- The Washington Times - Thursday, November 14, 2019

While the political jockeying gets more attention, candidates in the 2020 Democratic presidential race are advancing serious policy proposals. The Washington Times takes a weekly look at some of them that may have flown under the radar.

 

Sen. Bernard Sanders teamed up with freshman Rep. Alexandria Ocasio-Cortez to roll out legislation Thursday that calls for a guaranteed right to housing and would put up to $180 billion over 10 years toward retrofitting and cutting carbon emissions in federal public housing.


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The legislation would amend federal law to say it’s the policy of the U.S. to use federal funds and the credit of the country “to guarantee the right to housing for every individual,” an expansive view of government reach reflected in their “Green New Deal” to combat climate change.

The bill would provide funding for solar panels and renewable energy resources to power public housing, and it calls for a federal-state partnership for new grant programs to transition public housing into more energy-efficient units.



“This bill shows that we can address our climate and affordable housing crises by making public housing a model of efficiency, sustainability and resiliency,” said Mr. Sanders, a Vermont independent who is seeking the 2020 Democratic presidential nomination.

The legislation is intended to shift the “entire public housing stock” in the country “as swiftly and seamlessly as possible” into “zero-carbon, highly energy-efficient developments,” according to a summary of the bill.

Mr. Sanders’ office estimated the bill would create almost 250,000 jobs per year that would be subject to strong labor standards and “Buy America” provisions.

“Climate change represents both a grave threat and a tremendous opportunity,” said Ms. Ocasio-Cortez, New York Democrat. “The Green New Deal for Public Housing Act will train and mobilize the workforce to decarbonize the public housing stock and improve the quality of life for all residents.”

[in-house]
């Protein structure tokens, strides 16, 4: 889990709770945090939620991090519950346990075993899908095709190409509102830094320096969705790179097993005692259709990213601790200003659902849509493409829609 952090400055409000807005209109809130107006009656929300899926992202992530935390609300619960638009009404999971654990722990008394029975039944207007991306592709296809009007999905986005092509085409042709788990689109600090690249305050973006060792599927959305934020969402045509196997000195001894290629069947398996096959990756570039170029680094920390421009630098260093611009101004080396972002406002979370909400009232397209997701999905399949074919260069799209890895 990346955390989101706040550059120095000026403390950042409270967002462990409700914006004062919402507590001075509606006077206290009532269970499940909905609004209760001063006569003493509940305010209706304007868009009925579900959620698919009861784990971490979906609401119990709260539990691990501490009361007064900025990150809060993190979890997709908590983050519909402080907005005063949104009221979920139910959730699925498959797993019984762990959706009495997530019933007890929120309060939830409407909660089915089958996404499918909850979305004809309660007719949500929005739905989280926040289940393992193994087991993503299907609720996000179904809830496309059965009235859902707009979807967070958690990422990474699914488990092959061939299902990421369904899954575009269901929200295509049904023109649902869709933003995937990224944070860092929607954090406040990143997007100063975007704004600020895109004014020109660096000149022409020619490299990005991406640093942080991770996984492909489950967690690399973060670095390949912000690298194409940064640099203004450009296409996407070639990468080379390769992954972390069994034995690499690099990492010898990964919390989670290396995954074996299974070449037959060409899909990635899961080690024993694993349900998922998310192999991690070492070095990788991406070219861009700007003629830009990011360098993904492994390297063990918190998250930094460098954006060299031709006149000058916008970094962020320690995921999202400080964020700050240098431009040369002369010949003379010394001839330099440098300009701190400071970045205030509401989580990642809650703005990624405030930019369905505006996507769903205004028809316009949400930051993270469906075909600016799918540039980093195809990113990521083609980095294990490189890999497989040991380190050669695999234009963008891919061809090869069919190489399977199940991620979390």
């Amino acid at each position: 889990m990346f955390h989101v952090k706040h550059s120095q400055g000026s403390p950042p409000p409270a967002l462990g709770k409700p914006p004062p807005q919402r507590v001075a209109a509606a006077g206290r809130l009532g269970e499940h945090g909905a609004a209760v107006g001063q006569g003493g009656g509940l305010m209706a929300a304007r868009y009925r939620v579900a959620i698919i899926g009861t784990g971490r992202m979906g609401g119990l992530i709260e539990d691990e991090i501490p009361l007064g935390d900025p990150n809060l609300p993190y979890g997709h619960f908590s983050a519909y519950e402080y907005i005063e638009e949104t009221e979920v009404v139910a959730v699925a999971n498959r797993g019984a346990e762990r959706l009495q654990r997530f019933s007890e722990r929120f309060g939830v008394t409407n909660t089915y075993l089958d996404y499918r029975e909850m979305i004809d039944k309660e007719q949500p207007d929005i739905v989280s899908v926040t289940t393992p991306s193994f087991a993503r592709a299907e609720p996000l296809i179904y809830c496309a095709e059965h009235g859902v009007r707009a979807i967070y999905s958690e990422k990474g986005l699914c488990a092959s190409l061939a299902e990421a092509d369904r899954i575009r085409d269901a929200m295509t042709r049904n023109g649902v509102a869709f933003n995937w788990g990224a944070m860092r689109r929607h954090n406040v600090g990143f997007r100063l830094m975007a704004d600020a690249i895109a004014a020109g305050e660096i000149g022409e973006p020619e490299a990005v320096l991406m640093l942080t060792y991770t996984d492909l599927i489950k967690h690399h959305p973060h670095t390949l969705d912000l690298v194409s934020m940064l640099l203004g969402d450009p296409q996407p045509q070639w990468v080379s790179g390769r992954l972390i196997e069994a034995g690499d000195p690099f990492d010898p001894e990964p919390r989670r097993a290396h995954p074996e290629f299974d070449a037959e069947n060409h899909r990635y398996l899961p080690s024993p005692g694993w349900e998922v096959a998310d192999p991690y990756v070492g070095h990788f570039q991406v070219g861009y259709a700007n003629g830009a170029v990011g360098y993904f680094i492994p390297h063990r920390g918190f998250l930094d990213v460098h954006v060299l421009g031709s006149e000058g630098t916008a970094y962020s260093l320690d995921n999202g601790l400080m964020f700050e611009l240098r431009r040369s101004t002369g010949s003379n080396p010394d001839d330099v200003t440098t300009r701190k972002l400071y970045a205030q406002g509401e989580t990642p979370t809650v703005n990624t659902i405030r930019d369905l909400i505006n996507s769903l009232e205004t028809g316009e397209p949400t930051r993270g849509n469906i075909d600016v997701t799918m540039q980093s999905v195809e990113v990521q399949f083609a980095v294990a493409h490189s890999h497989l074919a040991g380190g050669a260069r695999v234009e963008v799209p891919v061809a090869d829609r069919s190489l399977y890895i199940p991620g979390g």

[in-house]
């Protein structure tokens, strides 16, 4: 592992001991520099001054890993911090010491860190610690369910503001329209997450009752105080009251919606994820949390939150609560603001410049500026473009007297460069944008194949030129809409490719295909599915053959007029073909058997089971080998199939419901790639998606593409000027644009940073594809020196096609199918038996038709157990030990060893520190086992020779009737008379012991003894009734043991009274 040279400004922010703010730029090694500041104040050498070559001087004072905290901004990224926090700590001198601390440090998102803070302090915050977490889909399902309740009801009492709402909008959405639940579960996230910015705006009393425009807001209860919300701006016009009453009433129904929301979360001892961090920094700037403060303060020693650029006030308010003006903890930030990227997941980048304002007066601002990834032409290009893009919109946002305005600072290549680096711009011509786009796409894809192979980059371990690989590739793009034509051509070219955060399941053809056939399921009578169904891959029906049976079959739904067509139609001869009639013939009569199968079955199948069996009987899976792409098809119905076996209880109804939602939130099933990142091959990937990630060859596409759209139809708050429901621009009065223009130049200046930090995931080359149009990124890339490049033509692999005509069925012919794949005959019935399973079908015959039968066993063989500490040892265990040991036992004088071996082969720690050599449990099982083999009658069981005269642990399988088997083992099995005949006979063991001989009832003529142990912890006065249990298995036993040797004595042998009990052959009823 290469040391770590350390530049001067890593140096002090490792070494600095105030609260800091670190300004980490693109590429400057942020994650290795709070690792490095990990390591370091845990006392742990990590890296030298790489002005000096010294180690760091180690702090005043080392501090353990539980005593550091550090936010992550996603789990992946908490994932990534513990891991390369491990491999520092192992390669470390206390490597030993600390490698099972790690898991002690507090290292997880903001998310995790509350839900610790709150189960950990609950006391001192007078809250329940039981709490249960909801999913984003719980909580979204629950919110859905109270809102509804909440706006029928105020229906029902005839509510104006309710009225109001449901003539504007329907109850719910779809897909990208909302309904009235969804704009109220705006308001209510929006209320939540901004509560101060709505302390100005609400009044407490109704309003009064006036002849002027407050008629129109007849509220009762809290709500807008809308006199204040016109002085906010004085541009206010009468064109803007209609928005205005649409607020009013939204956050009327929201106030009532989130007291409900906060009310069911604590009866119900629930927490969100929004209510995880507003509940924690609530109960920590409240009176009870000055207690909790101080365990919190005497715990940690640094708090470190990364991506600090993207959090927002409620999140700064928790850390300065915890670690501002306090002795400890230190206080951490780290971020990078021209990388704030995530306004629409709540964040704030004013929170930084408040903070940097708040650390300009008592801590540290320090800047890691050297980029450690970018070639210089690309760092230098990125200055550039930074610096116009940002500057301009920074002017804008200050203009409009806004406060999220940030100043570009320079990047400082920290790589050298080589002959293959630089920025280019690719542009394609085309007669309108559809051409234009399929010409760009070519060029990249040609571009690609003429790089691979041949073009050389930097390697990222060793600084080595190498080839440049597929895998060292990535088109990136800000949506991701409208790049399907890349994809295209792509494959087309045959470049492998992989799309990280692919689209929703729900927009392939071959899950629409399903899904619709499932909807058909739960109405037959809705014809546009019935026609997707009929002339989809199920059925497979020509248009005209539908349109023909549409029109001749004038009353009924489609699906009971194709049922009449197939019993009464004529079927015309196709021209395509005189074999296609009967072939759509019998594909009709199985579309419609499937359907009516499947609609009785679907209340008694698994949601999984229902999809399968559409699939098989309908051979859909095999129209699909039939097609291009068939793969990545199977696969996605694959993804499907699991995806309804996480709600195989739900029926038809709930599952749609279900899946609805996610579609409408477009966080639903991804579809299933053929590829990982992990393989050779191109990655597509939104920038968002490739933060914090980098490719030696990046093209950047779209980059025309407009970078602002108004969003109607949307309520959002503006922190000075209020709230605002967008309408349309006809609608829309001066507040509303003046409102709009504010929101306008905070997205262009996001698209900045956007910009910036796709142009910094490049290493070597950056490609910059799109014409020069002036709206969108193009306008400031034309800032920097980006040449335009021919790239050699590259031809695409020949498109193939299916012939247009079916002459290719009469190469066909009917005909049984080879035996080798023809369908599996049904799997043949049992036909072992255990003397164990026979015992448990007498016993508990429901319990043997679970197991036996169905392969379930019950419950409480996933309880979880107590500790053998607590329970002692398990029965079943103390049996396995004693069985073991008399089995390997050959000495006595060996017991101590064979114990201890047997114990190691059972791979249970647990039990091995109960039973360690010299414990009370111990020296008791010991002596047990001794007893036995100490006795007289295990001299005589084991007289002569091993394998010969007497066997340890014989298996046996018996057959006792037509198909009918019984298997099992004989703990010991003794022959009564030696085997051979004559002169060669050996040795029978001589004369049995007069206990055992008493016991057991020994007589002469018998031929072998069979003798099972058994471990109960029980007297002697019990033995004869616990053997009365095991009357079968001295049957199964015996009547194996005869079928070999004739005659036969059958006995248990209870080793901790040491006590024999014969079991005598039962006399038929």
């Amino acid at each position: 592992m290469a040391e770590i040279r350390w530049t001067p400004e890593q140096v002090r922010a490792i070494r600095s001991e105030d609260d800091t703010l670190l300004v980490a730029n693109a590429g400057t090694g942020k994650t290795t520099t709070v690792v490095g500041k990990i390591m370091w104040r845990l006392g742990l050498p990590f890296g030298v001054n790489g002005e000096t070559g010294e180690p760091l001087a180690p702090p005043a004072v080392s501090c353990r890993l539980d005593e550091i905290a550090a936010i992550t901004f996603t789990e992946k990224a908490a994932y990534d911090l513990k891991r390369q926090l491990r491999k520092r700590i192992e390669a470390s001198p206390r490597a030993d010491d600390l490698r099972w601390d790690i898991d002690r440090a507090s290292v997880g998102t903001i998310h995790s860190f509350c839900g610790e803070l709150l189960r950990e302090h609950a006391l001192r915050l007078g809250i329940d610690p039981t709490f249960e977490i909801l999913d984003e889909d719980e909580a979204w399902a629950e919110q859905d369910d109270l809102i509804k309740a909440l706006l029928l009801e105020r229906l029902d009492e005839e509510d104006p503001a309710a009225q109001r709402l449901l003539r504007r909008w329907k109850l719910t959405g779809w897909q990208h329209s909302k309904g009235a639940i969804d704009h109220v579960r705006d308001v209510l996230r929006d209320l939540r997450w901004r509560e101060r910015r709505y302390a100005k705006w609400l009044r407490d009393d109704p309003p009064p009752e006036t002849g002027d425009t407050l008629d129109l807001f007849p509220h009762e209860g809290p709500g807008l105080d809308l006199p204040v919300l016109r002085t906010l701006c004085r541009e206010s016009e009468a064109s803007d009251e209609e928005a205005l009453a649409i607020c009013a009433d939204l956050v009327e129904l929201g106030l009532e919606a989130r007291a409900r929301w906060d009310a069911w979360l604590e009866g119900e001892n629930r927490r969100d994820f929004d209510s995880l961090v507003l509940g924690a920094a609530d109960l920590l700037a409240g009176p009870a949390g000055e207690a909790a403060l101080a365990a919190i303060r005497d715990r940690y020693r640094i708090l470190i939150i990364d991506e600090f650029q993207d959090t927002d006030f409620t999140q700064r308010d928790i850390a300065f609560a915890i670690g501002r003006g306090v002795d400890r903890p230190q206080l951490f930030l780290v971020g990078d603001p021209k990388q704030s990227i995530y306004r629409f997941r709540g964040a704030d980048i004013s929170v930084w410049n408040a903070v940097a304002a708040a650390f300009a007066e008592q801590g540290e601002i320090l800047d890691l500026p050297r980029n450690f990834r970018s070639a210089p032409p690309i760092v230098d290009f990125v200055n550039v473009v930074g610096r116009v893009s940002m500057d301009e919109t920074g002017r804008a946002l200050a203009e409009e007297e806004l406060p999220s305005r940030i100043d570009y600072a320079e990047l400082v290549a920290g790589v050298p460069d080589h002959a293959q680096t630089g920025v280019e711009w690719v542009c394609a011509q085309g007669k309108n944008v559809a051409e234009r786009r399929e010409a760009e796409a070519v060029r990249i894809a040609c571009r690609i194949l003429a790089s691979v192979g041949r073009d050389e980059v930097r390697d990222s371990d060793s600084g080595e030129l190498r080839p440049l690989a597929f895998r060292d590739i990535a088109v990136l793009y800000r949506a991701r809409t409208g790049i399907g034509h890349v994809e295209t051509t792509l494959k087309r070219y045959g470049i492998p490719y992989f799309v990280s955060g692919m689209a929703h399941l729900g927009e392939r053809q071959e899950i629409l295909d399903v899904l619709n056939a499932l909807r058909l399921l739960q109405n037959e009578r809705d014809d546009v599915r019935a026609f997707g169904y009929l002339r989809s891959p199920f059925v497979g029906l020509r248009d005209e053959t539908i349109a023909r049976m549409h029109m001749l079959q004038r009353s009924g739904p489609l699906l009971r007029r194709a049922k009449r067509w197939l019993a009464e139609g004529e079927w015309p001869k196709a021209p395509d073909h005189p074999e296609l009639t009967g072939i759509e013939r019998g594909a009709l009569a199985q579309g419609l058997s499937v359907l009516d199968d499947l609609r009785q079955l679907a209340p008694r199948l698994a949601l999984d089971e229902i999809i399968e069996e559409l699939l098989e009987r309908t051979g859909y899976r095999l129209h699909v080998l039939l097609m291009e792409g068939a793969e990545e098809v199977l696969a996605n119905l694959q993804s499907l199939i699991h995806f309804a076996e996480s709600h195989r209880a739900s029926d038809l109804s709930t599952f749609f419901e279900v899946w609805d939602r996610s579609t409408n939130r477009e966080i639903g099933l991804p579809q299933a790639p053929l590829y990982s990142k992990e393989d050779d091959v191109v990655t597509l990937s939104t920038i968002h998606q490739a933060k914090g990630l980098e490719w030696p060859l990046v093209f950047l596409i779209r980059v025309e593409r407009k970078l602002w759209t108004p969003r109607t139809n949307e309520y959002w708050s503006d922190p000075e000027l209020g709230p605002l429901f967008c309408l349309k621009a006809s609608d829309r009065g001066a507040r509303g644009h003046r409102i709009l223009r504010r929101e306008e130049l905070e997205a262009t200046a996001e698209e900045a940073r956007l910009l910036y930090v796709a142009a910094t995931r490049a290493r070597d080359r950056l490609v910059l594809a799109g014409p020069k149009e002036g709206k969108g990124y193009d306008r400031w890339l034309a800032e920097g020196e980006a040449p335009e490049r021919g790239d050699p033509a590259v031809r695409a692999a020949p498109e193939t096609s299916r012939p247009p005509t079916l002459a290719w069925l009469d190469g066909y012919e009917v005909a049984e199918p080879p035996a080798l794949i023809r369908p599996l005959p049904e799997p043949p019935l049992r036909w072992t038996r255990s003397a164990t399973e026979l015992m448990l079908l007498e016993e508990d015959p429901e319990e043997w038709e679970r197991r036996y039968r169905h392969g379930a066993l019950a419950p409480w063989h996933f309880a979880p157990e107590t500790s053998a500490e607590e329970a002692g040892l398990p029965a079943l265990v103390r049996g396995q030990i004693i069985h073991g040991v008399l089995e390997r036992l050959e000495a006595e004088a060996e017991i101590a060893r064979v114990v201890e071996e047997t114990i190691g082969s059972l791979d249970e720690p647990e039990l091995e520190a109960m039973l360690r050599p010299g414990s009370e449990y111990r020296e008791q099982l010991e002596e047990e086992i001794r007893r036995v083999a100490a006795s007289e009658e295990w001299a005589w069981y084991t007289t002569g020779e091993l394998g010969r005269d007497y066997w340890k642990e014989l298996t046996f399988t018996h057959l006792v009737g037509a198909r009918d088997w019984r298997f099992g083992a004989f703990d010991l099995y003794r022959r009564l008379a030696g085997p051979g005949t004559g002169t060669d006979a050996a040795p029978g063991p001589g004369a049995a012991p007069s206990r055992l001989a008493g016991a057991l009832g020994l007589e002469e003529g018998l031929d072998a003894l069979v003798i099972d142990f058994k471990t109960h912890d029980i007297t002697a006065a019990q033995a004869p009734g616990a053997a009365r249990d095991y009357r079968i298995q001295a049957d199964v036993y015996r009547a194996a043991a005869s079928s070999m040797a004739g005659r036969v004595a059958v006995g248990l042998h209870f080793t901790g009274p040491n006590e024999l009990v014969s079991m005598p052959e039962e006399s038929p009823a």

Data for Progress, a progressive think tank, estimated that the retrofits of more than 1 million public housing units would cost between $119 billion and $172 billion and that the bill would create up to 240,723 jobs per year.

Sen. Elizabeth Warren of Massachusetts, one of Mr. Sanders’ top rivals for the 2020 Democratic presidential nomination, is a co-sponsor of the bill.

Ms. Ocasio-Cortez, a firebrand freshman Democrat, has endorsed Mr. Sanders in the race.

Biden and infrastructure

Former Vice President Joseph R. Biden on Thursday released a plan that calls for a $1.3 trillion investment in infrastructure projects over the next decade.

Mr. Biden would spend $50 billion in his first year in office to repair existing roads, highways and bridges, and pair new infrastructure investments with job training programs.

His campaign said overarching goals that would color the plan are creating union jobs that expand the middle class, building “resilient” infrastructure with an eye toward reducing greenhouse gas emissions, and revitalizing communities so “no one is left behind.”

He would put $5 billion over five years into battery and other energy storage technology and work with federal and state lawmakers to build 500,000 public charging outlets so that by 2030, Americans would be able to drive anywhere in the U.S. in an electric car.

Mr. Biden, who as a U.S. senator famously commuted from Delaware to Washington via Amtrak, also would invest in high-speed rail in the Northeast Corridor, California and the South, with a goal of cutting travel time between New York and Washington in half.